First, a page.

In general, the world of stop-motion animation tends to be a somewhat strange niche. Even within the larger medium of animation itself, which lends itself to the fantastical, stop-motion often pushes the envelope of the surreal. So, the very fact that Emily Ann Hoffman’s much lauded Nevada is about such a “normal” topic—a couple dealing with sexual intimacy and a birth control mishap—makes it feel downright subversive. Rarely are stop-motion puppets used to tell a story like this—personal, raw, and relatable. The closest corollary I can think of from mainstream cinema is Charlie Kaufman’s Anomalisa, and even that had a high-concept twist in its depiction of a businessman crippled by mundanity.
It’s Nevada’s unconventional approach to telling a relationship drama that makes it so compelling. After all, this is a story that could just as easily have been a low-budget live-action indie drama. But, those kind of films are a dime a dozen; Hoffman’s unique visual approach—a combination of wire armature puppetry and hand-drawn facial expressions—give the material a much needed spark.
Its interesting style aside, the foundation of the film is its sharp writing. It unflinchingly deals with the awkwardness of sex, showing how two people can be both intimate and guarded at the same time. Humor becomes a shield. And, so, both Zoe and Eli address the issue at hand while also avoiding its weighty implications. Their sarcasm and repartee is at times endearing, but it also hints at a companionship that is still in its early stages—they can envision a hazy future together, but they still can’t see through the fog.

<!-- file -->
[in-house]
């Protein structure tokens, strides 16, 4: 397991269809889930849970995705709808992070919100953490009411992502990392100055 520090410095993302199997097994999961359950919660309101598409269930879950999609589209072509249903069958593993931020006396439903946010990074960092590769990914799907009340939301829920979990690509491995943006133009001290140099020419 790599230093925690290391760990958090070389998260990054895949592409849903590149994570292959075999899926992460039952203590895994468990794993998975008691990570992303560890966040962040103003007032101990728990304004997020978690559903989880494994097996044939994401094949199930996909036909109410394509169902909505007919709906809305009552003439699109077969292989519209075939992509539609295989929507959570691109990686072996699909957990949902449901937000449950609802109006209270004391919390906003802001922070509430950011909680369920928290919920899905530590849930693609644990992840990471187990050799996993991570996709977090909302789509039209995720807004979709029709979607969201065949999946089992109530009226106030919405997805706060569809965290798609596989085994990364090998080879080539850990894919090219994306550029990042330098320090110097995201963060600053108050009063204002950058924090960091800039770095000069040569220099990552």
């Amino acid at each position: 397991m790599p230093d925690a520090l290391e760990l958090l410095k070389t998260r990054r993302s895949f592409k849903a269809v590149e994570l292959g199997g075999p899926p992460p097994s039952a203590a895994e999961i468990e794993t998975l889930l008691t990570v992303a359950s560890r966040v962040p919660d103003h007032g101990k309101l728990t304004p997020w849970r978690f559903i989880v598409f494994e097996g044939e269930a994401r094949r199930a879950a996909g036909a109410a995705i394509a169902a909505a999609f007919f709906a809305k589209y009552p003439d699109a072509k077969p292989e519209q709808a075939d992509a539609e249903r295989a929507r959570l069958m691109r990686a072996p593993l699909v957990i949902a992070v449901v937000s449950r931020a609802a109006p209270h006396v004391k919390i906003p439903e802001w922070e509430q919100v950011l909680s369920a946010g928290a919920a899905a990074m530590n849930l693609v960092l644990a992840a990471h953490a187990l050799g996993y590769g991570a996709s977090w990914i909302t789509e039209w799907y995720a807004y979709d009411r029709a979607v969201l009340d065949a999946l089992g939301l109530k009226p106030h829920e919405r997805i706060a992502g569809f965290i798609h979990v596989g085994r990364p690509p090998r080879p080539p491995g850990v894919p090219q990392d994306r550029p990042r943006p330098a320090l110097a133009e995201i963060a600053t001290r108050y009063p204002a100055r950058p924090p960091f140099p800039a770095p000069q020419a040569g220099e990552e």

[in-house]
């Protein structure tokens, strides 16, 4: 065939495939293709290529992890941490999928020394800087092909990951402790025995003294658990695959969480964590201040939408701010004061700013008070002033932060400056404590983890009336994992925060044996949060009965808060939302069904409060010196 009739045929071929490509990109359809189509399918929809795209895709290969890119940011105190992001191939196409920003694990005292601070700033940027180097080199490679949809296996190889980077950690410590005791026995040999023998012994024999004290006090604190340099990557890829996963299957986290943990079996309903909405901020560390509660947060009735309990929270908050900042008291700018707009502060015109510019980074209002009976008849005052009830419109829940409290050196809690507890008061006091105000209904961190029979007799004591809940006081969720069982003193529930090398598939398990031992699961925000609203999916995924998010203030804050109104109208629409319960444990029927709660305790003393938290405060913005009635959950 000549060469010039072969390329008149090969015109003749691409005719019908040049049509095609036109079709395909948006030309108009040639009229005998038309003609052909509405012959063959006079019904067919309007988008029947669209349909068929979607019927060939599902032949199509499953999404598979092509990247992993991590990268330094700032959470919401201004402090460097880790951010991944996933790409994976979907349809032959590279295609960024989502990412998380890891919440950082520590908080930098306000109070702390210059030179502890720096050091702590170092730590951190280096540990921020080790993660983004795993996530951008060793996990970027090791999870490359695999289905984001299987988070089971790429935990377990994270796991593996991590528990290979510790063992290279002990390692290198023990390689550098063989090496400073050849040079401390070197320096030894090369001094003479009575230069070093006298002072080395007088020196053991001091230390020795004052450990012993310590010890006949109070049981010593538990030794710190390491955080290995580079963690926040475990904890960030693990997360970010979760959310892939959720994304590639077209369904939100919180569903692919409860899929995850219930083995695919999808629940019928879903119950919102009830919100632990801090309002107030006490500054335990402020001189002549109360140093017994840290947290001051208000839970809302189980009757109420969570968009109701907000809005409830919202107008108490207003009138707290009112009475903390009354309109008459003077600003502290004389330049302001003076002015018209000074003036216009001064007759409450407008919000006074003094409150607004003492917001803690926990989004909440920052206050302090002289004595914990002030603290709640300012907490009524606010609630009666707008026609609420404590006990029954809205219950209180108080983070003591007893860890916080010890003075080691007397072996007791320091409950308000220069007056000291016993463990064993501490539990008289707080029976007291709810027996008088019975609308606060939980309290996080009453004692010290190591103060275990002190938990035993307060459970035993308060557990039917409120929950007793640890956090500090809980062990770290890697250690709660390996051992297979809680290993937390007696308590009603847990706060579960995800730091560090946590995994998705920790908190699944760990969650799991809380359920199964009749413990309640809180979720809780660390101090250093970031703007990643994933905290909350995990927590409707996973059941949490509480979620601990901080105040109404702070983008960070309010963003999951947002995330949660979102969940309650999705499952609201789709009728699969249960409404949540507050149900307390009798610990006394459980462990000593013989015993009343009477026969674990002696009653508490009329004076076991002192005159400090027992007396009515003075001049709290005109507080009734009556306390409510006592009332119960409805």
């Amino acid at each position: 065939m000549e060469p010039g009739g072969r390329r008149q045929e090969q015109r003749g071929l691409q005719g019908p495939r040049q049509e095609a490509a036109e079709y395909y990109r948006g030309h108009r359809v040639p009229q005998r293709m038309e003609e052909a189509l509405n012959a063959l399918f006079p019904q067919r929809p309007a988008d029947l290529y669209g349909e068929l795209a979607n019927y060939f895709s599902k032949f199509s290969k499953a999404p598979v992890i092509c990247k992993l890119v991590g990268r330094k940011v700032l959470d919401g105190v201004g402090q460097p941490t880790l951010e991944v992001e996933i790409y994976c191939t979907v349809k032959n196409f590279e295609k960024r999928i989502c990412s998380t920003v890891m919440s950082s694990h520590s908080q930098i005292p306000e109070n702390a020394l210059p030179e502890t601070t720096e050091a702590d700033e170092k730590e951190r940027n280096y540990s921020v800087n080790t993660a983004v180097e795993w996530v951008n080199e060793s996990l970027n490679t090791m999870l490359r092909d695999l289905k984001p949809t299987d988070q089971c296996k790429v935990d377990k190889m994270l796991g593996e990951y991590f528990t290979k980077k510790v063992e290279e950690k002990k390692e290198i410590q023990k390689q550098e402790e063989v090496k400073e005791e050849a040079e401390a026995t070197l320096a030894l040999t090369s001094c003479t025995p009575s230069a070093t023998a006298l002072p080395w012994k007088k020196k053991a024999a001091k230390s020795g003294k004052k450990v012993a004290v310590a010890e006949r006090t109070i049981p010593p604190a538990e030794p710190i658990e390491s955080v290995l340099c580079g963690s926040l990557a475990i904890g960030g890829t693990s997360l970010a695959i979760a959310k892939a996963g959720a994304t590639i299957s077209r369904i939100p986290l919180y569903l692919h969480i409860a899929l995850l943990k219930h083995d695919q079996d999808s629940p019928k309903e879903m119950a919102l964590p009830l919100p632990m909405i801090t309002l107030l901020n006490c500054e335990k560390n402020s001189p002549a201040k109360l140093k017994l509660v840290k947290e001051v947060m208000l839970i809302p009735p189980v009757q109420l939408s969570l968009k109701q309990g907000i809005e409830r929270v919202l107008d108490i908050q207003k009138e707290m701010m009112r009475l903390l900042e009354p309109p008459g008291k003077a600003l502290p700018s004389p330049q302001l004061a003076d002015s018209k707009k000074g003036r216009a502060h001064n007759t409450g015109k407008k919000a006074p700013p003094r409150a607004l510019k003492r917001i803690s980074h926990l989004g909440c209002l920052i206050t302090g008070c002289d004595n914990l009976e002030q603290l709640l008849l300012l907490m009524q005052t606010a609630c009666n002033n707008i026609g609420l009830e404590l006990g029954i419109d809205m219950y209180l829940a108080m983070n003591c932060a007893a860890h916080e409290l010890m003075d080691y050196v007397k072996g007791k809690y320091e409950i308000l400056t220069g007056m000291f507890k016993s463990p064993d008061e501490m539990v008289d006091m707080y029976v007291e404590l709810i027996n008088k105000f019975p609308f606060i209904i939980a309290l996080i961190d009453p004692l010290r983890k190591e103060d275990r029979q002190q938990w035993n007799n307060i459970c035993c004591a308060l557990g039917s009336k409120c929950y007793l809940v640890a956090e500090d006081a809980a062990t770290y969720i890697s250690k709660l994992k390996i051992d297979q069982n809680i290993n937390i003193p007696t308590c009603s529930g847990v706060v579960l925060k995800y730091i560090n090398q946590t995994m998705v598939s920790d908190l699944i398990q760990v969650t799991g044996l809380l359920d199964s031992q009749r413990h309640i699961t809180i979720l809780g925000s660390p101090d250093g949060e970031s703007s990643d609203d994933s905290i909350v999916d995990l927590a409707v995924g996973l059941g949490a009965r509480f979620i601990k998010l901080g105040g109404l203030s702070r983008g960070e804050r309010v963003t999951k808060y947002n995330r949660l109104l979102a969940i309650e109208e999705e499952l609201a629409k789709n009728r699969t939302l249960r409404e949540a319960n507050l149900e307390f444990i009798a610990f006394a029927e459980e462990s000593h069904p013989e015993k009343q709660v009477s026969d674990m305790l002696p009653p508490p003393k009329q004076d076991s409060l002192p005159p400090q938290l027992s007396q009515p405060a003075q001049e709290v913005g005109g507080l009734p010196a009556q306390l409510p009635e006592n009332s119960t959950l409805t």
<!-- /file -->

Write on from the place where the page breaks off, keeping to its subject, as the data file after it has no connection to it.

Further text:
So many relationship dramas focus on a “couple in crisis,” but this isn’t that kind of film either. Yes, it’s ostensibly a “heavy” topic, but Hoffman’s writing avoids melodrama while still leaving the viewer with a lingering sense of melancholy. Despite the jokes, the film seems to be subtly suggesting that the emotional burden of this incident will have a much greater impact on the female partner. In contrast, as Eli fumbles through the awkwardness of the situation, it’s clear that his experience is a more ephemeral one. Nevada won’t stick with him forever. It’s hard to imagine Zoe will ever forget.
Nevada played Sundance and Aspen and won best animated short at Palm Springs. It ends its festival run with a Staff Pick premiere. Hoffman, both a Sundance Ignite Fellowship Awardee and an Emerging Artist Fellow at the Jacob Burns Film Center, has been additionally awarded a screenwriting mentorship with Sundance’s Feature Film Program. We’re excited to see her continue to explore female sexuality, body, and vulnerability, through a comedic lens, hopefully sticking with her distinctive brand of animation!